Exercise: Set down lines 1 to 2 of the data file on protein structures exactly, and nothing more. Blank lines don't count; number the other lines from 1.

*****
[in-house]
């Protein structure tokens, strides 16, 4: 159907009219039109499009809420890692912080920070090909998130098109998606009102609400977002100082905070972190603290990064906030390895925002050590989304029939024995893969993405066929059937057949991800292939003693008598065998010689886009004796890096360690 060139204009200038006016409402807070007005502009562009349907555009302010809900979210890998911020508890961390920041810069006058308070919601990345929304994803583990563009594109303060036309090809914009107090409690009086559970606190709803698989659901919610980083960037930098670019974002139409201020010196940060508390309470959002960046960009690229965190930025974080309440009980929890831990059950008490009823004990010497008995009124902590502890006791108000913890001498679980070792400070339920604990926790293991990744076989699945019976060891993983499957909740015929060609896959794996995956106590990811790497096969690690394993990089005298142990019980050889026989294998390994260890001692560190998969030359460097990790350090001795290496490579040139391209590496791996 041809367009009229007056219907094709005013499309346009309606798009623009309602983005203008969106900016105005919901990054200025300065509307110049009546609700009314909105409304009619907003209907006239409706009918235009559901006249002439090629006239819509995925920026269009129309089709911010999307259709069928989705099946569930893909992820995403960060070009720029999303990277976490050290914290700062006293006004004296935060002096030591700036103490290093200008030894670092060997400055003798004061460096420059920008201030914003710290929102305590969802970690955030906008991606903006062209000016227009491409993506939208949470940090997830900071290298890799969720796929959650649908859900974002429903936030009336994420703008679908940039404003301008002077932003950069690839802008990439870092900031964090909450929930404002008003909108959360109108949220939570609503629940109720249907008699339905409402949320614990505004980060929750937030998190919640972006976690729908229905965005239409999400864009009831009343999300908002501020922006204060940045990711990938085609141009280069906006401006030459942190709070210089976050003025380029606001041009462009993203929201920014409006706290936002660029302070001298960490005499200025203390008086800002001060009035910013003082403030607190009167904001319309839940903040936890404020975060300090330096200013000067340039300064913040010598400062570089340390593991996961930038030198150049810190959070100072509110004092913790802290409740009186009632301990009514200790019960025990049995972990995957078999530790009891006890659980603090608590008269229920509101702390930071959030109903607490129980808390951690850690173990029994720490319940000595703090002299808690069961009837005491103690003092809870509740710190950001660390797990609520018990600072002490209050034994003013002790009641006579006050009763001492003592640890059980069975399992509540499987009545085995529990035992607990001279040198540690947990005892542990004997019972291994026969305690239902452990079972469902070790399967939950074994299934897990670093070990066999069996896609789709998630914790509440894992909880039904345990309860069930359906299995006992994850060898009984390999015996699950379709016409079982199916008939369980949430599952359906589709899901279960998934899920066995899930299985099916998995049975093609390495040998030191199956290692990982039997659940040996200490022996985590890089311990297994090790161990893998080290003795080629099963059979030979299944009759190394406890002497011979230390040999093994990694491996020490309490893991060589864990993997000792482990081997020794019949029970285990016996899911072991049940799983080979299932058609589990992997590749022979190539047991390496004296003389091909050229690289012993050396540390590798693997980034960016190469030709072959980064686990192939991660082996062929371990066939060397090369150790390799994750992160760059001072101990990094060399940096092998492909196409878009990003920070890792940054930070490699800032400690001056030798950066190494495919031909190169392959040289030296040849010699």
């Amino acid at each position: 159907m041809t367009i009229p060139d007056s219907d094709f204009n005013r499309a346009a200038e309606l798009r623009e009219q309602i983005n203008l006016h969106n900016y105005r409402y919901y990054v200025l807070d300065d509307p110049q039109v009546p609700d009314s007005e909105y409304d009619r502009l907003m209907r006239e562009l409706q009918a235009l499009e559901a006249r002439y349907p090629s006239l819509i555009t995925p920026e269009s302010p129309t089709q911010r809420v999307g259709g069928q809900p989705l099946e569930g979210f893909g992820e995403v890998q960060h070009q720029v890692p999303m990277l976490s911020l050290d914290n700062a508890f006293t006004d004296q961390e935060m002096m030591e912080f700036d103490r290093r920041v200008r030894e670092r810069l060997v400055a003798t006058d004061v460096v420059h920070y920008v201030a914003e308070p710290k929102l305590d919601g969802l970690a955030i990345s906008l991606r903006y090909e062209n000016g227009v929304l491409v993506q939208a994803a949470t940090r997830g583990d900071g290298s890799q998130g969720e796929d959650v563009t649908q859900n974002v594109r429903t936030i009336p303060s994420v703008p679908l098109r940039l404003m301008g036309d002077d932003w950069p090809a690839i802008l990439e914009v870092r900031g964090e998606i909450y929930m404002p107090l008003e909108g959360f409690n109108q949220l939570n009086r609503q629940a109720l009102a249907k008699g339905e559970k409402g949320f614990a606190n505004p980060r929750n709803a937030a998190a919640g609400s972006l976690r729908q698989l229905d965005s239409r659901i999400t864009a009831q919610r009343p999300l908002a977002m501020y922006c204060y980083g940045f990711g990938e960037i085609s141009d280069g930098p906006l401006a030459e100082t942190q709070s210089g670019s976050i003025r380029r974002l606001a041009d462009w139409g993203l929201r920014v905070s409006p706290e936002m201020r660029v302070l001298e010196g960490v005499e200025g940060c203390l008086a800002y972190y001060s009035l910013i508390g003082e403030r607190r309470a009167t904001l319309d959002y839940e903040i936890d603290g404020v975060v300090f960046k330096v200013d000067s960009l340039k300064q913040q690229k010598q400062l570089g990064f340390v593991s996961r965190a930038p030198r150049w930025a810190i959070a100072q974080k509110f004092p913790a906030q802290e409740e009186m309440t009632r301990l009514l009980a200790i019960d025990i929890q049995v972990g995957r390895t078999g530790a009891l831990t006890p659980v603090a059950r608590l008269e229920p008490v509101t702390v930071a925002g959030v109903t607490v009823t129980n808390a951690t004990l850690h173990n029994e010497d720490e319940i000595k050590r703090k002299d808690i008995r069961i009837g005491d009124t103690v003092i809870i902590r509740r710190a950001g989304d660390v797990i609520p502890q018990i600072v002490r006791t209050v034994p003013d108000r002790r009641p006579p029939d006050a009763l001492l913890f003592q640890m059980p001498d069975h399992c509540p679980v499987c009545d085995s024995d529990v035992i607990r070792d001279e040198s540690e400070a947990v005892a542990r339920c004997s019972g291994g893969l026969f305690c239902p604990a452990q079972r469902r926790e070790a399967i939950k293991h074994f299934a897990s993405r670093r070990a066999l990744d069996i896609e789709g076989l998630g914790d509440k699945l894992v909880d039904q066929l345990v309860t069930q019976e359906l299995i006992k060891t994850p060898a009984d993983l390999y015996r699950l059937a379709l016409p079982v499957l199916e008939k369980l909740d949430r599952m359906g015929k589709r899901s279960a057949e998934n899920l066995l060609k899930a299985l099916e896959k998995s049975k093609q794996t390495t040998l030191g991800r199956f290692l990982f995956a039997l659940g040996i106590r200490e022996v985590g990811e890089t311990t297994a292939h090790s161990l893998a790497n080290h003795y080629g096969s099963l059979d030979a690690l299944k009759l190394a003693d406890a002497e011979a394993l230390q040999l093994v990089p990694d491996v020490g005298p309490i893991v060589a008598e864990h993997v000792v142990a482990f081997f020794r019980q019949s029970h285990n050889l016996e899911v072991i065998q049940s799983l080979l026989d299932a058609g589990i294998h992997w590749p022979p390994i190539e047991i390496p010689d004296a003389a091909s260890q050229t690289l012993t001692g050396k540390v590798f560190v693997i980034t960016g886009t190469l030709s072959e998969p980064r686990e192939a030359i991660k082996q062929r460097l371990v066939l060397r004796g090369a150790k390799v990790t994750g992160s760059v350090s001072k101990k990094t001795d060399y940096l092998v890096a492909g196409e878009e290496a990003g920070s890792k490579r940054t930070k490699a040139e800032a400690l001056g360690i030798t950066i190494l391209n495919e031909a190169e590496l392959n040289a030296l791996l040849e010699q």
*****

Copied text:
[in-house]
């Protein structure tokens, strides 16, 4: 159907009219039109499009809420890692912080920070090909998130098109998606009102609400977002100082905070972190603290990064906030390895925002050590989304029939024995893969993405066929059937057949991800292939003693008598065998010689886009004796890096360690 060139204009200038006016409402807070007005502009562009349907555009302010809900979210890998911020508890961390920041810069006058308070919601990345929304994803583990563009594109303060036309090809914009107090409690009086559970606190709803698989659901919610980083960037930098670019974002139409201020010196940060508390309470959002960046960009690229965190930025974080309440009980929890831990059950008490009823004990010497008995009124902590502890006791108000913890001498679980070792400070339920604990926790293991990744076989699945019976060891993983499957909740015929060609896959794996995956106590990811790497096969690690394993990089005298142990019980050889026989294998390994260890001692560190998969030359460097990790350090001795290496490579040139391209590496791996 041809367009009229007056219907094709005013499309346009309606798009623009309602983005203008969106900016105005919901990054200025300065509307110049009546609700009314909105409304009619907003209907006239409706009918235009559901006249002439090629006239819509995925920026269009129309089709911010999307259709069928989705099946569930893909992820995403960060070009720029999303990277976490050290914290700062006293006004004296935060002096030591700036103490290093200008030894670092060997400055003798004061460096420059920008201030914003710290929102305590969802970690955030906008991606903006062209000016227009491409993506939208949470940090997830900071290298890799969720796929959650649908859900974002429903936030009336994420703008679908940039404003301008002077932003950069690839802008990439870092900031964090909450929930404002008003909108959360109108949220939570609503629940109720249907008699339905409402949320614990505004980060929750937030998190919640972006976690729908229905965005239409999400864009009831009343999300908002501020922006204060940045990711990938085609141009280069906006401006030459942190709070210089976050003025380029606001041009462009993203929201920014409006706290936002660029302070001298960490005499200025203390008086800002001060009035910013003082403030607190009167904001319309839940903040936890404020975060300090330096200013000067340039300064913040010598400062570089340390593991996961930038030198150049810190959070100072509110004092913790802290409740009186009632301990009514200790019960025990049995972990995957078999530790009891006890659980603090608590008269229920509101702390930071959030109903607490129980808390951690850690173990029994720490319940000595703090002299808690069961009837005491103690003092809870509740710190950001660390797990609520018990600072002490209050034994003013002790009641006579006050009763001492003592640890059980069975399992509540499987009545085995529990035992607990001279040198540690947990005892542990004997019972291994026969305690239902452990079972469902070790399967939950074994299934897990670093070990066999069996896609789709998630914790509440894992909880039904345990309860069930359906299995006992994850060898009984390999015996699950379709016409079982199916008939369980949430599952359906589709899901279960998934899920066995899930299985099916998995049975093609390495040998030191199956290692990982039997659940040996200490022996985590890089311990297994090790161990893998080290003795080629099963059979030979299944009759190394406890002497011979230390040999093994990694491996020490309490893991060589864990993997000792482990081997020794019949029970285990016996899911072991049940799983080979299932058609589990992997590749022979190539047991390496004296003389091909050229690289012993050396540390590798693997980034960016190469030709072959980064686990192939991660082996062929371990066939060397090369150790390799994750992160760059001072101990990094060399940096092998492909196409878009990003920070890792940054930070490699800032400690001056030798950066190494495919031909190169392959040289030296040849010699």